Misapplication of Problem Solving Strategies

Misapplication of Problem Solving Strategies result when individual resort to “tried and true” strategies for solving problems, wether applicable or not.

Alternative Facts in Medicine

Doctors' hygiene

While we are collectively freaking out over the Trump’s White House use of Alternative Facts, these kinds of “facts” have been floating around in medicine (and politics) for a long time. And it is instructive to take a look at how we as a society have been dealing with Alternative Facts in Medicine and what damage these “facts” have wrought on us individually and collectively. I propose the following formula for how Alternative Facts come to be: Desperate Need + Greed = Alternative Fact Medical Myths: Beliefs Based on Outdated Science To start, allow me to refresh your memory, for our history is full of myths when it comes to our heath and our diseases. Let’s begin with a bit of bloodletting. Bloodletting is almost as old as our civilization. Thousands of years ago (that’s thousands, with three zeros!), a healer’s first choice of treatment was to let out the “excess” blood from a patient. Be it a migraine, an infection, or a virus, a person who was probably too sick to object was cut with a lancet or some other easily available tool and weakened even further via blood loss. The Greek physician Erasistratus believed all illnesses were due…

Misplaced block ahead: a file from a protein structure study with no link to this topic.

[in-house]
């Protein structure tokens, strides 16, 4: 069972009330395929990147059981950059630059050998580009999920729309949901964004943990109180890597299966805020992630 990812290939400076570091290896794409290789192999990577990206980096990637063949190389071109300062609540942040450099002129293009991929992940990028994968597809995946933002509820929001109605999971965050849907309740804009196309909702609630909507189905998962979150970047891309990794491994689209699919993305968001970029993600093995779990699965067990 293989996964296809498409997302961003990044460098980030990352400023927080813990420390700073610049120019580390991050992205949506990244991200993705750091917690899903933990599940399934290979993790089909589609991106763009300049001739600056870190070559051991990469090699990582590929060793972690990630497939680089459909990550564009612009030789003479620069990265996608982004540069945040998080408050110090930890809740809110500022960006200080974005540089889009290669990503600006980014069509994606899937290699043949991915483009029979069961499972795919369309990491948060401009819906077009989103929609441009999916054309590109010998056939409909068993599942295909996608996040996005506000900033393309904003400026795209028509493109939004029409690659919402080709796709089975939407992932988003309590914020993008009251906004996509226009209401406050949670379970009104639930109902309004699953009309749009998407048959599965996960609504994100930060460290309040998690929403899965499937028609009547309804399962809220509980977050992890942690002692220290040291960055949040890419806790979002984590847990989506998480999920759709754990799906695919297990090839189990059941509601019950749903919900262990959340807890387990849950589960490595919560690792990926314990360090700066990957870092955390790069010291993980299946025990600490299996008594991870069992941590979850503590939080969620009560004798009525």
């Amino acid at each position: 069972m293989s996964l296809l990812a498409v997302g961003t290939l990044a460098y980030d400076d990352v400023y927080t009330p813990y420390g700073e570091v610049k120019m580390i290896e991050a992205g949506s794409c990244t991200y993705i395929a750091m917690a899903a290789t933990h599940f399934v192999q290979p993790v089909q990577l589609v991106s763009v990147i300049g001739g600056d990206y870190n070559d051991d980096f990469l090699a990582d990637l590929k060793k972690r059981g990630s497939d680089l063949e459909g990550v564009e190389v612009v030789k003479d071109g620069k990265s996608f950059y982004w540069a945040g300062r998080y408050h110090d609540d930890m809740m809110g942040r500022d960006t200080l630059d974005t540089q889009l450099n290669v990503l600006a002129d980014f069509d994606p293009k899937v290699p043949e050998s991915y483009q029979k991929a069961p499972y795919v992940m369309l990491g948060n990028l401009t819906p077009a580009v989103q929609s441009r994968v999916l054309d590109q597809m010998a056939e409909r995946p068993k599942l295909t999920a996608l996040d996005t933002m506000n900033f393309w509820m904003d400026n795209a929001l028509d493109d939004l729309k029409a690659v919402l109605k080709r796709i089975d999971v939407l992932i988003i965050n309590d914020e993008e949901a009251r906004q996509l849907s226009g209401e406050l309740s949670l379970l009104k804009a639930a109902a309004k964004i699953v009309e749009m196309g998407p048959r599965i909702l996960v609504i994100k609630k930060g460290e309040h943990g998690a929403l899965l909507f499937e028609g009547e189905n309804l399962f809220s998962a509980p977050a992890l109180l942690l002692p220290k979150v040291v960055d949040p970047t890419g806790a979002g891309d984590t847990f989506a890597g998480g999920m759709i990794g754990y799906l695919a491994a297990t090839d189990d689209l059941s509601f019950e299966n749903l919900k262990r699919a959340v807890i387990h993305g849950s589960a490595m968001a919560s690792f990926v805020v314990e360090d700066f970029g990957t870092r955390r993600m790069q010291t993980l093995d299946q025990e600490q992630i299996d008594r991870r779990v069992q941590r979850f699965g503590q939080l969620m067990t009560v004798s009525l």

Review eBook: Affordances and Design

Manches a Gigots

Victor Kaptelinin, a Professor at the Department of Information Science and Media Studies, University of Bergen, Norway, and the Department of Informatics, Umeaa University, Sweden, just published an eBook with Interaction Design Foundation: “Affordances and Design.” I was asked to write a review of this book and provide some insights into using affordances in interaction design and HCI. Let me start by providing the definition of affordance as given by Donald Norman: In his eBook, Victor Kaptelinin provides the history of the idea of affordance from its initial introduction by James Gibson in 1977 to the present day. The eBook’s bibliography and reference section is a great place to start the exploration of this topic for anyone new to these ideas. Unfortunately, the book doesn’t help much if an individual is looking for some guidance on how to apply these ideas in practical situations during interaction design or HCI design. For clarity’s sake, allow me to give a very brief explanation of affordances, from their roots to the present time. When James Gibson first introduced the concept of affordances, he focused on physical environment — what actions are possible? And the set of these action were invariable — just because…

Build It and They Will Come…NOT!

NEXT logo